June 22, 2011
Eva Gabrielsson had been mourning the loss of her longtime partner, author Stieg Larsson, for nine months when his first novel, The Girl with the Dragon Tattoo, came out posthumously in Sweden in 2005. “I started seeing it everywhere,” Gabrielsson says on the phone from Stockholm. “There were special stands for it in bookstores with Stieg’s photograph on them. I was shocked. I trained myself to recognize the colors and the graphics of the books so I could run away and not see them. It reminded me that he was gone.”
When Larsson died at age 50 — he had a heart attack after climbing up the stairs to the offices of Expo, the antifascist magazine he cofounded — he could not have had any idea that his Millennium Trilogy of crime novels, which he had just delivered to the publisher, was to become the biggest publishing franchise since Harry Potter. “I think Stieg would have been as surprised as everyone else,” says Gabrielsson, 57. “We had hoped that the books would be a success” — a way to pay off their mortgage — “but this was so beyond.”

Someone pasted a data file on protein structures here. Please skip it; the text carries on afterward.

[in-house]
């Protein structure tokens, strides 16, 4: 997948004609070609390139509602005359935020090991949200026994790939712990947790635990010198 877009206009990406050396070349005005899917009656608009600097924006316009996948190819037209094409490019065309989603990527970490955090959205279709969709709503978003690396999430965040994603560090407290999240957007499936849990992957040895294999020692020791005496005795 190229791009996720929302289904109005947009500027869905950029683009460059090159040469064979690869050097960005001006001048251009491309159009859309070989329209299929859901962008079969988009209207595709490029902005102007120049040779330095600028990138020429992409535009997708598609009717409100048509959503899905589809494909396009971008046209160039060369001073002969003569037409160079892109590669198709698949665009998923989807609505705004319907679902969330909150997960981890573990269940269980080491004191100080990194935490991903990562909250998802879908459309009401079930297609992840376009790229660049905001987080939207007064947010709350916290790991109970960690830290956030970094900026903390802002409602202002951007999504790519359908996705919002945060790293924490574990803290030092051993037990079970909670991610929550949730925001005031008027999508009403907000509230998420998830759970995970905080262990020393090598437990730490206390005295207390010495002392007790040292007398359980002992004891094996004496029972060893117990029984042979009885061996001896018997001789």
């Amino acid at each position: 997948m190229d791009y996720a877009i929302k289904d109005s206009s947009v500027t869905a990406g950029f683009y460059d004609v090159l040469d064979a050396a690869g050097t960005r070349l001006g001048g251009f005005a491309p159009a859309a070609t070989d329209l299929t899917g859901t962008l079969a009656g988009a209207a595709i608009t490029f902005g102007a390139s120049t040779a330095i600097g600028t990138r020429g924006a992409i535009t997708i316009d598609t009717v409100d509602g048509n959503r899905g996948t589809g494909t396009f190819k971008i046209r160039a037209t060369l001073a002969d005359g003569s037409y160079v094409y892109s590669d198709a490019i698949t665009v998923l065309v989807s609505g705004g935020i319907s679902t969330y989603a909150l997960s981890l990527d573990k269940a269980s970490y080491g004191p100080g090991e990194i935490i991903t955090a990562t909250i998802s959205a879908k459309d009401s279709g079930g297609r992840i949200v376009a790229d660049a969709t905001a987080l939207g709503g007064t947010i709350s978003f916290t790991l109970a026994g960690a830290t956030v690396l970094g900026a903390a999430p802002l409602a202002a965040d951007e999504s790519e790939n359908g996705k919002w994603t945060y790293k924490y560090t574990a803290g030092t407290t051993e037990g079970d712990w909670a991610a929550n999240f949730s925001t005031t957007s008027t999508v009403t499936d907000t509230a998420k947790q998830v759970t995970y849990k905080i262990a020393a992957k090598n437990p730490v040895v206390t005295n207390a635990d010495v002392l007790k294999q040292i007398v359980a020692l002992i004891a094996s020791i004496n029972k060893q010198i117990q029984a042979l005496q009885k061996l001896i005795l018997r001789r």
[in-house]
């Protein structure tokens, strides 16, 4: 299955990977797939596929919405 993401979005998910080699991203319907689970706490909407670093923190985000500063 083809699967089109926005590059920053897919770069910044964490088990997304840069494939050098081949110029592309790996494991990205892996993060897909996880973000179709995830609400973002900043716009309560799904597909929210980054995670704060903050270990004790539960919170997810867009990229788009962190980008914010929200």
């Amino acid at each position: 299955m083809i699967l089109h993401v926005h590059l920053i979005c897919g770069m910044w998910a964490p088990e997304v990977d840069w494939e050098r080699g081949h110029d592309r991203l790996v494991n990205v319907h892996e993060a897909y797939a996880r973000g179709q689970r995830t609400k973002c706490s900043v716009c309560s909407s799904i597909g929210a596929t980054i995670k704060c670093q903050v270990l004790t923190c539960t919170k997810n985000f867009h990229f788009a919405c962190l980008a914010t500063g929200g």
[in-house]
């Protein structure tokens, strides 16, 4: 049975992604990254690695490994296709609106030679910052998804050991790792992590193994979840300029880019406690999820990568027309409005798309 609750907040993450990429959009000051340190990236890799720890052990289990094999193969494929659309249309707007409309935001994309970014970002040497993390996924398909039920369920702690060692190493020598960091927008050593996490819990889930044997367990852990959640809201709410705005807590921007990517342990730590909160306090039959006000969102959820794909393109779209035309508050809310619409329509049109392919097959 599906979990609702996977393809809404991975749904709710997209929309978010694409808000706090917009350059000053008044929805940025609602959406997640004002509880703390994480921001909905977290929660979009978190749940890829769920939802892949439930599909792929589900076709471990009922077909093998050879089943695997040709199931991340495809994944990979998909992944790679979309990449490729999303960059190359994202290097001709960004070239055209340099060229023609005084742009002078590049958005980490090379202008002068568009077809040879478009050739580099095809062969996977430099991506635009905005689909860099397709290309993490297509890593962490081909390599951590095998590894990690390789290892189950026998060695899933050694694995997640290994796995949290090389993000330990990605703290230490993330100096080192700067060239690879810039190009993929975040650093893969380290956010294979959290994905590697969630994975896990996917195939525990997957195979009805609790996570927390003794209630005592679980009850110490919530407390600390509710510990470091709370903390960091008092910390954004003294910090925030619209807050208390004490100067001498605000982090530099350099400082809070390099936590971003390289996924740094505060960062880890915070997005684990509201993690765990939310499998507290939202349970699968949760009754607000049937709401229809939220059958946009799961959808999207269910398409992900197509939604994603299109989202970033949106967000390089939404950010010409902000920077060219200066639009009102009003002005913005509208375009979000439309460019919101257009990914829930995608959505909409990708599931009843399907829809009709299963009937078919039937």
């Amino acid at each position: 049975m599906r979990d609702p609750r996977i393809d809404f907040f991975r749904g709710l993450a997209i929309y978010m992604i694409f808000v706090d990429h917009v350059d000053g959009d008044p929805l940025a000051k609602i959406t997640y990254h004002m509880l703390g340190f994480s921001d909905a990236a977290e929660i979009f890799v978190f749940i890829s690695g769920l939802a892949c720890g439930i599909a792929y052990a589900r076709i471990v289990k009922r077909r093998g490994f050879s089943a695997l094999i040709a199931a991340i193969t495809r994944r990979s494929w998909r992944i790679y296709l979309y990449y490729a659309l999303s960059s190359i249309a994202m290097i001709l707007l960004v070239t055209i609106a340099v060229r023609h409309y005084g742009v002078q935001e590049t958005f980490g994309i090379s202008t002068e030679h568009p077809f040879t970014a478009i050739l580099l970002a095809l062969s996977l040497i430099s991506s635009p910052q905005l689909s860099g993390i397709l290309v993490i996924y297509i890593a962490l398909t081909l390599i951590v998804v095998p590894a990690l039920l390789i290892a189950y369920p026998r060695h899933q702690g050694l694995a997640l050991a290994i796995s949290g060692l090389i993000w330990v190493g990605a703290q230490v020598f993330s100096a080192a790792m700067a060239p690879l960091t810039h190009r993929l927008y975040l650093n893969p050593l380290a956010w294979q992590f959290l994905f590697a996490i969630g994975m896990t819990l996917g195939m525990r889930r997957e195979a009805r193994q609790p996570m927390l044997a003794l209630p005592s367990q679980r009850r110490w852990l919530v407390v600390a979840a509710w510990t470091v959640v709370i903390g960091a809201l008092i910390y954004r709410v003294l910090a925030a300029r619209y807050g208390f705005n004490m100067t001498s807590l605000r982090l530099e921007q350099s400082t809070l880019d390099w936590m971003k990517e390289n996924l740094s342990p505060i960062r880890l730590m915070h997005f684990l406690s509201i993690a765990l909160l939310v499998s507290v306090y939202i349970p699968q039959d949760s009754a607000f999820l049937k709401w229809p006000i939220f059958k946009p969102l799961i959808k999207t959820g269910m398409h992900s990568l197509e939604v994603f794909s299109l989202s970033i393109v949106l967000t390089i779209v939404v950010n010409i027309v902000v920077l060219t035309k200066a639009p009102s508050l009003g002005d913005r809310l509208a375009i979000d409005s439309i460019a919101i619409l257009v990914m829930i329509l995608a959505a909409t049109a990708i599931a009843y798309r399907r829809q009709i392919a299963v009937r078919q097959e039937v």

Now, just six years later, Larsson’s The Girl with the Dragon Tattoo, The Girl Who Played with Fire, and The Girl Who Kicked the Hornet’s Nest have sold more than 50 million copies and spawned three Swedish films and a popular television miniseries. The American version of The Girl with the Dragon Tattoo, starring Daniel Craig and Rooney Mara, opens in December, and two sequels will follow. Larsson’s estate was recently estimated to be worth more than $40 million.
But the woman who shared his life for 32 years — Gabrielsson — was left with virtually nothing. “The decision not to marry worked too well,” she says, her voice clipped with emotion. Like one of Larsson’s characters, caught in a web of intrigue, Gabrielsson doesn’t have anything left to hold on to but Larsson’s unfinished fourth novel — believed to be on his laptop, the whereabouts of which she won’t reveal. She says she’ll give it up when she gets her due.
Read the rest of the article. On stands early July in the August 2011 issue of Harper’s Bazaar.